“Determining what drives people to terrorism is no easy task. For one thing, terrorists aren’t likely to volunteer as experimental subjects, and examining their activities from afar can lead to erroneous conclusions.
Given these complexities, the psychology of terrorism is marked more by theory and opinion than by good science, researchers admit. But a number of psychologists are starting to put together reliable data. They’re finding it is generally more useful to view terrorism in terms of political and group dynamics and processes than individual ones, and that universal psychological principles—such as our subconscious fear of death and our desire for meaning and personal significance—may help to explain some aspects of terrorist actions and our reactions to them.”- Tori DeAngelis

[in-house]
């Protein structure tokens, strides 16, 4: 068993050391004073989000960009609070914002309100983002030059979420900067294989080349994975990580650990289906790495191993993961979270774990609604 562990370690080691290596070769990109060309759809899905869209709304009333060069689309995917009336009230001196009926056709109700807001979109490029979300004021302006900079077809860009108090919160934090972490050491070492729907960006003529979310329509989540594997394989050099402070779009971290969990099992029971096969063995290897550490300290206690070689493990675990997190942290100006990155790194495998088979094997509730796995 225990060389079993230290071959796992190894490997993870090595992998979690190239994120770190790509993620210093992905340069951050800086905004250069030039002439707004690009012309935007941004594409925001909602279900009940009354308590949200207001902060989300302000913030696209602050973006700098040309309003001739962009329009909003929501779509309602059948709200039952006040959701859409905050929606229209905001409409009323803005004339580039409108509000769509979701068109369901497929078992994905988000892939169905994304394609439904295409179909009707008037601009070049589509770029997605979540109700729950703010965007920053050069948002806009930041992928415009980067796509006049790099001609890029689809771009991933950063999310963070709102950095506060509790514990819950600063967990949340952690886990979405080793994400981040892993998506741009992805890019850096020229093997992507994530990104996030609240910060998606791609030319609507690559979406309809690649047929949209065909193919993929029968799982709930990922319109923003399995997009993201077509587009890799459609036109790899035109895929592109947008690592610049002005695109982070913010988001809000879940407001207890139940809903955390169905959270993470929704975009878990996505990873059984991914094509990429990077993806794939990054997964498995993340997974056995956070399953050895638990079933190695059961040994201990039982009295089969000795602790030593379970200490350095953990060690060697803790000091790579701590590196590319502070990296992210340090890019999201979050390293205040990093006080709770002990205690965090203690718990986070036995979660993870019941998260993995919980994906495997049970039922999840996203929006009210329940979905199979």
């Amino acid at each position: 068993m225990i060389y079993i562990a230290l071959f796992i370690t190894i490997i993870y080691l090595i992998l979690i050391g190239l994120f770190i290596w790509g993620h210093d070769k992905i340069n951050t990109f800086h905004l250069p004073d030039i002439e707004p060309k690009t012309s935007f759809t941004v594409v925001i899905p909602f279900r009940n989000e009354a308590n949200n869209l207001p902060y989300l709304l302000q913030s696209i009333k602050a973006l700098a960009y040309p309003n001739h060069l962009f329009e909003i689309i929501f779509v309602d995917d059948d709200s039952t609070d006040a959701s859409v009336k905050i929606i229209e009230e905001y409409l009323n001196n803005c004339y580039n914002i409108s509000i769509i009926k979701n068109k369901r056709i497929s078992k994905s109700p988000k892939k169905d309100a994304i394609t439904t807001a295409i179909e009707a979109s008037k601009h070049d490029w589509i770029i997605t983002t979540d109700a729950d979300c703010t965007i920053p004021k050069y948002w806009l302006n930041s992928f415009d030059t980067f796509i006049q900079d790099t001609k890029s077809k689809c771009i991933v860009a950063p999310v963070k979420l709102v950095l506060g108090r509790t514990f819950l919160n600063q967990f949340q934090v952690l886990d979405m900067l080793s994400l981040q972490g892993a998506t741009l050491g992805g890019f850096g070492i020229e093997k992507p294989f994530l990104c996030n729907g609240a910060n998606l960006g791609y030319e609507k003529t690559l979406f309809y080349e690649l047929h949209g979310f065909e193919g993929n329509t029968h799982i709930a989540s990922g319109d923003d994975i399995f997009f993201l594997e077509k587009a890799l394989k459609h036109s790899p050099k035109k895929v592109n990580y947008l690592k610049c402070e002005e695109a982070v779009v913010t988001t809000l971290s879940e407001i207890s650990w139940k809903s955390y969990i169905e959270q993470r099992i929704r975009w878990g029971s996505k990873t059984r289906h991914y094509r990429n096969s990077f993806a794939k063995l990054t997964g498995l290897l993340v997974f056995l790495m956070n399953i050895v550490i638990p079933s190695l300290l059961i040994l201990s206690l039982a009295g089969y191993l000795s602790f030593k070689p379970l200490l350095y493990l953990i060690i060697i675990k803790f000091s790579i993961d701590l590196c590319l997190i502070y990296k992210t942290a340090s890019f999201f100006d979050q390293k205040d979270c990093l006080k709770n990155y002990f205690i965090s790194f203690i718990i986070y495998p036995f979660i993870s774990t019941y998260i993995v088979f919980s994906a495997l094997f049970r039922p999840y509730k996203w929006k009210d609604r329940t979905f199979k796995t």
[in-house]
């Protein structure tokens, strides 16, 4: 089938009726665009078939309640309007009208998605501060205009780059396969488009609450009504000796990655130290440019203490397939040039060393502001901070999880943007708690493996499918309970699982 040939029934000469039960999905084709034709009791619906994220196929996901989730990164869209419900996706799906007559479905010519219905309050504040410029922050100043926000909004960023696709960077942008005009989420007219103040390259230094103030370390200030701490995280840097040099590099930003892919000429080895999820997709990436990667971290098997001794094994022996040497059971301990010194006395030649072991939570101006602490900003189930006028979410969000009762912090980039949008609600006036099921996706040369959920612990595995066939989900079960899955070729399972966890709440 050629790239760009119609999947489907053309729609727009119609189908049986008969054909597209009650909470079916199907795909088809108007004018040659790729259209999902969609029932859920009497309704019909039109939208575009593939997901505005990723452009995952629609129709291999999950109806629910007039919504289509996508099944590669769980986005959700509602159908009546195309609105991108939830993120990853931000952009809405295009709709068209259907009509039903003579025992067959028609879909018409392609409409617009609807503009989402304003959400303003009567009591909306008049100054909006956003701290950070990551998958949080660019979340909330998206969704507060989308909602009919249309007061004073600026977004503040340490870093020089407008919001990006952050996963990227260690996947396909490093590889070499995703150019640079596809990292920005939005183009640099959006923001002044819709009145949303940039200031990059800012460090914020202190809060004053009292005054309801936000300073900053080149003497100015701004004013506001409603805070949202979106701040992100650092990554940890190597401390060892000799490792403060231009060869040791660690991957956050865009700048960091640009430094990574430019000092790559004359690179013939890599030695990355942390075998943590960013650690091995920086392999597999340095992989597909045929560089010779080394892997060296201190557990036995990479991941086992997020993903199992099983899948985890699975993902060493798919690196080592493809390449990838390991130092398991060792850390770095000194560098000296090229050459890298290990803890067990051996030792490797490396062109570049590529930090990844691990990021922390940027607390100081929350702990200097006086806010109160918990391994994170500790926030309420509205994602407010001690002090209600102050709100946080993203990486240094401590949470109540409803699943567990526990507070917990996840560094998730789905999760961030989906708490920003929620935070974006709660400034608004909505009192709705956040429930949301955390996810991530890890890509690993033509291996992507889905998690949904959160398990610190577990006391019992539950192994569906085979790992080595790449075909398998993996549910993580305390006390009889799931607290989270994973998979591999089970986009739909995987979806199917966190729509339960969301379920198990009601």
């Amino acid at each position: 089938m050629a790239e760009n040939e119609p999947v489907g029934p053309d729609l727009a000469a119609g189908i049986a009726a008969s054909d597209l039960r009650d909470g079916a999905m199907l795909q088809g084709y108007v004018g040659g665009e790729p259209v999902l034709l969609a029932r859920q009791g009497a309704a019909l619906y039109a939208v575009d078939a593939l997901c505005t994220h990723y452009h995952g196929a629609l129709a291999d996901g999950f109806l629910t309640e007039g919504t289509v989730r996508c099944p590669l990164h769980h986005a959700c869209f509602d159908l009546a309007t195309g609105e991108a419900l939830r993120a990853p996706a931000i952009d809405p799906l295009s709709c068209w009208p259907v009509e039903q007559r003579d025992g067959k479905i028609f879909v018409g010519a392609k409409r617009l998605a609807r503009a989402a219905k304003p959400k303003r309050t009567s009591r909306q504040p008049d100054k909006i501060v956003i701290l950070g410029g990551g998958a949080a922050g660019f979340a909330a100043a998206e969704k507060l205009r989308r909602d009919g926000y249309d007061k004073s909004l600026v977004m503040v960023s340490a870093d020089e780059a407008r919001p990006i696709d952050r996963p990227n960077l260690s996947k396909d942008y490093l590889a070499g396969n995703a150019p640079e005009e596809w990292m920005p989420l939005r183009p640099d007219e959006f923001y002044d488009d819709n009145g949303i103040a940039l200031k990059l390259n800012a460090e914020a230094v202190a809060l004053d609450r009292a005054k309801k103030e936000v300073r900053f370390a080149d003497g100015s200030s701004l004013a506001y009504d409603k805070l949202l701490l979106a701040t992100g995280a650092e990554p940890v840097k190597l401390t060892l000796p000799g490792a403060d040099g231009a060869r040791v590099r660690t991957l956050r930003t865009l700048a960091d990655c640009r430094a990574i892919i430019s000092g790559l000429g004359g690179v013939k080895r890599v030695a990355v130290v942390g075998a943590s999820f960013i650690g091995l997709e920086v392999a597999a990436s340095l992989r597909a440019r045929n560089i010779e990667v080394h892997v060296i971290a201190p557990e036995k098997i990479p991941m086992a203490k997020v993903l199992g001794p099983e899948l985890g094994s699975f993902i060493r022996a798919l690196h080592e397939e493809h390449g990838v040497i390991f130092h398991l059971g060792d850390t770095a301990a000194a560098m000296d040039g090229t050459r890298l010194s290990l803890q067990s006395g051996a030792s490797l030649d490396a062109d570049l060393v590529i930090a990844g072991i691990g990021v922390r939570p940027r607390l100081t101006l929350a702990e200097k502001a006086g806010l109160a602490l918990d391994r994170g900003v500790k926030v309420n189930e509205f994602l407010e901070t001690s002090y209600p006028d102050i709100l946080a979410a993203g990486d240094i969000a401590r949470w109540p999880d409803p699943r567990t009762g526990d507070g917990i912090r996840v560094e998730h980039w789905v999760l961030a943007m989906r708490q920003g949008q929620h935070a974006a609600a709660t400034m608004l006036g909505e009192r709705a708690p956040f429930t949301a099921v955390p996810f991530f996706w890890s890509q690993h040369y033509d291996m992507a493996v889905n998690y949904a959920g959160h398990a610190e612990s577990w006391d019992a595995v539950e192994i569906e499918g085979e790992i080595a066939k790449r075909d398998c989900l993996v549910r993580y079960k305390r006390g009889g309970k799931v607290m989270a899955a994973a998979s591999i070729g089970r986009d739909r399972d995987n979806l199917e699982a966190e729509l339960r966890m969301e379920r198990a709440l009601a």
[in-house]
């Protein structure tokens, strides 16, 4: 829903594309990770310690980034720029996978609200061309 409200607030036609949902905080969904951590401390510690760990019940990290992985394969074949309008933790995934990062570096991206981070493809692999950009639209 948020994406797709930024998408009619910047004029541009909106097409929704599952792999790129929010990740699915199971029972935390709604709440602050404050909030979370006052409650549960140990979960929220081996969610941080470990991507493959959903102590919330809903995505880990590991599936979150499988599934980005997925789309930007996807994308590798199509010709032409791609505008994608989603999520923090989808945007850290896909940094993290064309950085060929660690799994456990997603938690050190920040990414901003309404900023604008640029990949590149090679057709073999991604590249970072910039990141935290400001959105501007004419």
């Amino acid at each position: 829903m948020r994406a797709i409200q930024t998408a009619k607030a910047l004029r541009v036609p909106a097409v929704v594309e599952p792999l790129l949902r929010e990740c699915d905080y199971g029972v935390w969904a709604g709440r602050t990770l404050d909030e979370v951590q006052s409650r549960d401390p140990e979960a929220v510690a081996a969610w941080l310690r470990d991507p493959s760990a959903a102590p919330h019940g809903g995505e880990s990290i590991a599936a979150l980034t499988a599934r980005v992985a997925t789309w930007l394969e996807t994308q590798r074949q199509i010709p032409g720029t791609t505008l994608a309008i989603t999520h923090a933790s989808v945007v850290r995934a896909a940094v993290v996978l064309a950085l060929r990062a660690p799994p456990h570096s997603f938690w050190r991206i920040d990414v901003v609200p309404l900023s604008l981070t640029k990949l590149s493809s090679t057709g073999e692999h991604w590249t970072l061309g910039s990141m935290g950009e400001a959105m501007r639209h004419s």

RAUL VILLAMARIN RODRIGUEZ
Co-Founder/ Co- CEO
IRIANS- The Neuroscience Institute